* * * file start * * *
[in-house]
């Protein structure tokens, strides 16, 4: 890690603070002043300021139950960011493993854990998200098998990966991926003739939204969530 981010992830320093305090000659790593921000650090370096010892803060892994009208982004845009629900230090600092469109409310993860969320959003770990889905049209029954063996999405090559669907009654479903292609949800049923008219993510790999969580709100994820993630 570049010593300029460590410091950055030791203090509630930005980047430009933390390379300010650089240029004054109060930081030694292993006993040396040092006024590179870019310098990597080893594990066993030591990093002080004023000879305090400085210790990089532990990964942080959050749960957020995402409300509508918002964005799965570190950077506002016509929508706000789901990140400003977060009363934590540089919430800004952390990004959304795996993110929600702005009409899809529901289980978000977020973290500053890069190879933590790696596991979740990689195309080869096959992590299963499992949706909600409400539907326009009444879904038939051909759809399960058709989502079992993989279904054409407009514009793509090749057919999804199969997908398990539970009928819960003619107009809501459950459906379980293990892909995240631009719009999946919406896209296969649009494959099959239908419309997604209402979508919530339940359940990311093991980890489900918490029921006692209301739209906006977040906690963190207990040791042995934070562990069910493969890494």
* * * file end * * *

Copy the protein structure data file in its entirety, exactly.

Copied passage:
[in-house]
């Protein structure tokens, strides 16, 4: 890690603070002043300021139950960011493993854990998200098998990966991926003739939204969530 981010992830320093305090000659790593921000650090370096010892803060892994009208982004845009629900230090600092469109409310993860969320959003770990889905049209029954063996999405090559669907009654479903292609949800049923008219993510790999969580709100994820993630 570049010593300029460590410091950055030791203090509630930005980047430009933390390379300010650089240029004054109060930081030694292993006993040396040092006024590179870019310098990597080893594990066993030591990093002080004023000879305090400085210790990089532990990964942080959050749960957020995402409300509508918002964005799965570190950077506002016509929508706000789901990140400003977060009363934590540089919430800004952390990004959304795996993110929600702005009409899809529901289980978000977020973290500053890069190879933590790696596991979740990689195309080869096959992590299963499992949706909600409400539907326009009444879904038939051909759809399960058709989502079992993989279904054409407009514009793509090749057919999804199969997908398990539970009928819960003619107009809501459950459906379980293990892909995240631009719009999946919406896209296969649009494959099959239908419309997604209402979508919530339940359940990311093991980890489900918490029921006692209301739209906006977040906690963190207990040791042995934070562990069910493969890494």